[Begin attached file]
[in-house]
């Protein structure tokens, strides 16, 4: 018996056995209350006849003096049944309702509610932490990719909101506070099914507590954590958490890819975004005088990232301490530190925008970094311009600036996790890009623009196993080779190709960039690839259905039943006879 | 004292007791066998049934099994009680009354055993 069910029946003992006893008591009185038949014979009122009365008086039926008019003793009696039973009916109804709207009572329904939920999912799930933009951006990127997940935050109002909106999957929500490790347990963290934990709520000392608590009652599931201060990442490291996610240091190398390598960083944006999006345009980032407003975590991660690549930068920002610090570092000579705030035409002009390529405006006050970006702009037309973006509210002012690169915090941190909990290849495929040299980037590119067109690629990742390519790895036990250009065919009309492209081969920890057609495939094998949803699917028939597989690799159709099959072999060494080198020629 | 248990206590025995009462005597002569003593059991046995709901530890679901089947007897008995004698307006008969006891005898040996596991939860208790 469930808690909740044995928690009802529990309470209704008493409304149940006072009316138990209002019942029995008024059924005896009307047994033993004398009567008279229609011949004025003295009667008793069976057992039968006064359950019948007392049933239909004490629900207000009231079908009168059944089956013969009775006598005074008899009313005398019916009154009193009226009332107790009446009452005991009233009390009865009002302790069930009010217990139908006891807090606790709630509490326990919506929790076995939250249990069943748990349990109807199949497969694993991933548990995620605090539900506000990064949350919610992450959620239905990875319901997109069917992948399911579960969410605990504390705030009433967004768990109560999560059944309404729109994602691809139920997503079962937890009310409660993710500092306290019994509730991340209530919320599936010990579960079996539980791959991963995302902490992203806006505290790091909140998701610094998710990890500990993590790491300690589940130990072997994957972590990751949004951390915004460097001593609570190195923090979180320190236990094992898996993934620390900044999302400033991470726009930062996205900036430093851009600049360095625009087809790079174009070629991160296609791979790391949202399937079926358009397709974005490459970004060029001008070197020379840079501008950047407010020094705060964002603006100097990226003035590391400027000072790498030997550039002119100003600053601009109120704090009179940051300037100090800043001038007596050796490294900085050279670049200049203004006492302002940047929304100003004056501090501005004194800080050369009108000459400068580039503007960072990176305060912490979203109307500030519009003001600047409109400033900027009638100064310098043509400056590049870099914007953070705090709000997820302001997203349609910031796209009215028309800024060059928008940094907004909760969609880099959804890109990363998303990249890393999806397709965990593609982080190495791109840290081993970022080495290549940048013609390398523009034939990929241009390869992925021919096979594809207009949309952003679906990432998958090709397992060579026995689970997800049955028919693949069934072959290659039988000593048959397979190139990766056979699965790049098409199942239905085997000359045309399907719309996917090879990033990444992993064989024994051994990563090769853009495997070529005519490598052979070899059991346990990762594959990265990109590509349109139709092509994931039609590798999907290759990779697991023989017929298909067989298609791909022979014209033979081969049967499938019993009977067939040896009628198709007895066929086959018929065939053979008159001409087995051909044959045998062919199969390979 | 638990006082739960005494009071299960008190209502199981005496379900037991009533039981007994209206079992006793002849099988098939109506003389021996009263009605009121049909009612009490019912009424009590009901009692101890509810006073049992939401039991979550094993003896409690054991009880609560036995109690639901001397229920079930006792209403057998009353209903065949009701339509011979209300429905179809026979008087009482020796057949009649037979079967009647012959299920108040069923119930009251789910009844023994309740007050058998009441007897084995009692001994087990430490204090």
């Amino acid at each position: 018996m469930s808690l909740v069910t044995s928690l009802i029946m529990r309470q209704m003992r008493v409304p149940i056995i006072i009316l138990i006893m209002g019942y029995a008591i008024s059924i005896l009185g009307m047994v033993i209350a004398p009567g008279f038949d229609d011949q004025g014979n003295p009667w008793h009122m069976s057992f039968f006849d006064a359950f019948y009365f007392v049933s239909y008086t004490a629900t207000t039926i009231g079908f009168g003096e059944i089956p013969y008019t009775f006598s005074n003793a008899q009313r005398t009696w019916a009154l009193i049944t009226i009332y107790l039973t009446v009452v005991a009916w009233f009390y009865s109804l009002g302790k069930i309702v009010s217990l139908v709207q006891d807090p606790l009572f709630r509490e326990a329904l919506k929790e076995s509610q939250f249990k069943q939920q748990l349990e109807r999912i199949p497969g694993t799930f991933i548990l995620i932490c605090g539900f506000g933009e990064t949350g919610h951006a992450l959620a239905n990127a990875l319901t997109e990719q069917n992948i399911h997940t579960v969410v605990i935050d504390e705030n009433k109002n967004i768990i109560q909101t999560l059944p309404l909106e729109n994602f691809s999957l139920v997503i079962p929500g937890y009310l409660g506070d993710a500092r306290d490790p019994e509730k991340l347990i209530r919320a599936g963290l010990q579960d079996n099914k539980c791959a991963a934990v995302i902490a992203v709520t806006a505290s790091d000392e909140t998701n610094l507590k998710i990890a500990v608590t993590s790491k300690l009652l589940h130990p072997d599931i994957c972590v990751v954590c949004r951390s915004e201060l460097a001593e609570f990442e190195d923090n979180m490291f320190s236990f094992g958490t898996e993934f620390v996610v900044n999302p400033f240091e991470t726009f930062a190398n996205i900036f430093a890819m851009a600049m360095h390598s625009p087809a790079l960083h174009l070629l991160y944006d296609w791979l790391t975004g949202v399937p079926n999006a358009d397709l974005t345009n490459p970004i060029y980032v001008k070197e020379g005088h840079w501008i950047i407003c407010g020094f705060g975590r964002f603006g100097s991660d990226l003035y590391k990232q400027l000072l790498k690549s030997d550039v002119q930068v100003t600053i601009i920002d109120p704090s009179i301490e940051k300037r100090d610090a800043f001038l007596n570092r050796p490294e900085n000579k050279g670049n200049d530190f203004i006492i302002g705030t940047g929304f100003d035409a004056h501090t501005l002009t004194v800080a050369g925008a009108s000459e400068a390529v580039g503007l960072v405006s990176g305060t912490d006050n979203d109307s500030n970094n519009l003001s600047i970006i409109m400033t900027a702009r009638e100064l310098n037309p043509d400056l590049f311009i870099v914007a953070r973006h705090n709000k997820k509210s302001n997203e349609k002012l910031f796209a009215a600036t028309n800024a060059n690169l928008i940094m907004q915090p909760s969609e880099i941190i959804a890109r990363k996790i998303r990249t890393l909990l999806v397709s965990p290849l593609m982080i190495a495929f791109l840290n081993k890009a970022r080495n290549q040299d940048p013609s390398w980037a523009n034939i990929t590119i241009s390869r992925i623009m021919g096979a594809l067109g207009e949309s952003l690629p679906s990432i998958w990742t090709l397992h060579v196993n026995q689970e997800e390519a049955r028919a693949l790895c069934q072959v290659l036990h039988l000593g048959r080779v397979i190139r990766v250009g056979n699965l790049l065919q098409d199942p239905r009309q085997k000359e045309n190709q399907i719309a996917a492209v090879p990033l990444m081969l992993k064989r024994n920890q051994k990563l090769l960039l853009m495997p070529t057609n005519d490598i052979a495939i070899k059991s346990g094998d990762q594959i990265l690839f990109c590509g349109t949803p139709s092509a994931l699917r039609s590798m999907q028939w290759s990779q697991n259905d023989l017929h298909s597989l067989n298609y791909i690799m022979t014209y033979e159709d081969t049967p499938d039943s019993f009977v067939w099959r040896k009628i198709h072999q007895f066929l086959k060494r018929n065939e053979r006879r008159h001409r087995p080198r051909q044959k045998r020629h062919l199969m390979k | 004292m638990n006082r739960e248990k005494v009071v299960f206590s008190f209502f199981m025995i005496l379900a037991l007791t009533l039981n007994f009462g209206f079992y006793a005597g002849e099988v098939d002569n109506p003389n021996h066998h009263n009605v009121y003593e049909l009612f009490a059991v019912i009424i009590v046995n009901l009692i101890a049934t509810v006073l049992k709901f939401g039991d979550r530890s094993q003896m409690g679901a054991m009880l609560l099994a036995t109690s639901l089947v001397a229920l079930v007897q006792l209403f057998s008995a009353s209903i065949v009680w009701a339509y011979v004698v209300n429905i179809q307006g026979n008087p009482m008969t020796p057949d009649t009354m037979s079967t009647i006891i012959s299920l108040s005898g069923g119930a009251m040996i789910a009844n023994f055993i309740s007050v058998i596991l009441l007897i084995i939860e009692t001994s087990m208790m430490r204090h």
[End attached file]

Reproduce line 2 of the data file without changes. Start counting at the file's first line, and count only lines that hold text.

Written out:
């Protein structure tokens, strides 16, 4: 018996056995209350006849003096049944309702509610932490990719909101506070099914507590954590958490890819975004005088990232301490530190925008970094311009600036996790890009623009196993080779190709960039690839259905039943006879 | 004292007791066998049934099994009680009354055993 069910029946003992006893008591009185038949014979009122009365008086039926008019003793009696039973009916109804709207009572329904939920999912799930933009951006990127997940935050109002909106999957929500490790347990963290934990709520000392608590009652599931201060990442490291996610240091190398390598960083944006999006345009980032407003975590991660690549930068920002610090570092000579705030035409002009390529405006006050970006702009037309973006509210002012690169915090941190909990290849495929040299980037590119067109690629990742390519790895036990250009065919009309492209081969920890057609495939094998949803699917028939597989690799159709099959072999060494080198020629 | 248990206590025995009462005597002569003593059991046995709901530890679901089947007897008995004698307006008969006891005898040996596991939860208790 469930808690909740044995928690009802529990309470209704008493409304149940006072009316138990209002019942029995008024059924005896009307047994033993004398009567008279229609011949004025003295009667008793069976057992039968006064359950019948007392049933239909004490629900207000009231079908009168059944089956013969009775006598005074008899009313005398019916009154009193009226009332107790009446009452005991009233009390009865009002302790069930009010217990139908006891807090606790709630509490326990919506929790076995939250249990069943748990349990109807199949497969694993991933548990995620605090539900506000990064949350919610992450959620239905990875319901997109069917992948399911579960969410605990504390705030009433967004768990109560999560059944309404729109994602691809139920997503079962937890009310409660993710500092306290019994509730991340209530919320599936010990579960079996539980791959991963995302902490992203806006505290790091909140998701610094998710990890500990993590790491300690589940130990072997994957972590990751949004951390915004460097001593609570190195923090979180320190236990094992898996993934620390900044999302400033991470726009930062996205900036430093851009600049360095625009087809790079174009070629991160296609791979790391949202399937079926358009397709974005490459970004060029001008070197020379840079501008950047407010020094705060964002603006100097990226003035590391400027000072790498030997550039002119100003600053601009109120704090009179940051300037100090800043001038007596050796490294900085050279670049200049203004006492302002940047929304100003004056501090501005004194800080050369009108000459400068580039503007960072990176305060912490979203109307500030519009003001600047409109400033900027009638100064310098043509400056590049870099914007953070705090709000997820302001997203349609910031796209009215028309800024060059928008940094907004909760969609880099959804890109990363998303990249890393999806397709965990593609982080190495791109840290081993970022080495290549940048013609390398523009034939990929241009390869992925021919096979594809207009949309952003679906990432998958090709397992060579026995689970997800049955028919693949069934072959290659039988000593048959397979190139990766056979699965790049098409199942239905085997000359045309399907719309996917090879990033990444992993064989024994051994990563090769853009495997070529005519490598052979070899059991346990990762594959990265990109590509349109139709092509994931039609590798999907290759990779697991023989017929298909067989298609791909022979014209033979081969049967499938019993009977067939040896009628198709007895066929086959018929065939053979008159001409087995051909044959045998062919199969390979 | 638990006082739960005494009071299960008190209502199981005496379900037991009533039981007994209206079992006793002849099988098939109506003389021996009263009605009121049909009612009490019912009424009590009901009692101890509810006073049992939401039991979550094993003896409690054991009880609560036995109690639901001397229920079930006792209403057998009353209903065949009701339509011979209300429905179809026979008087009482020796057949009649037979079967009647012959299920108040069923119930009251789910009844023994309740007050058998009441007897084995009692001994087990430490204090």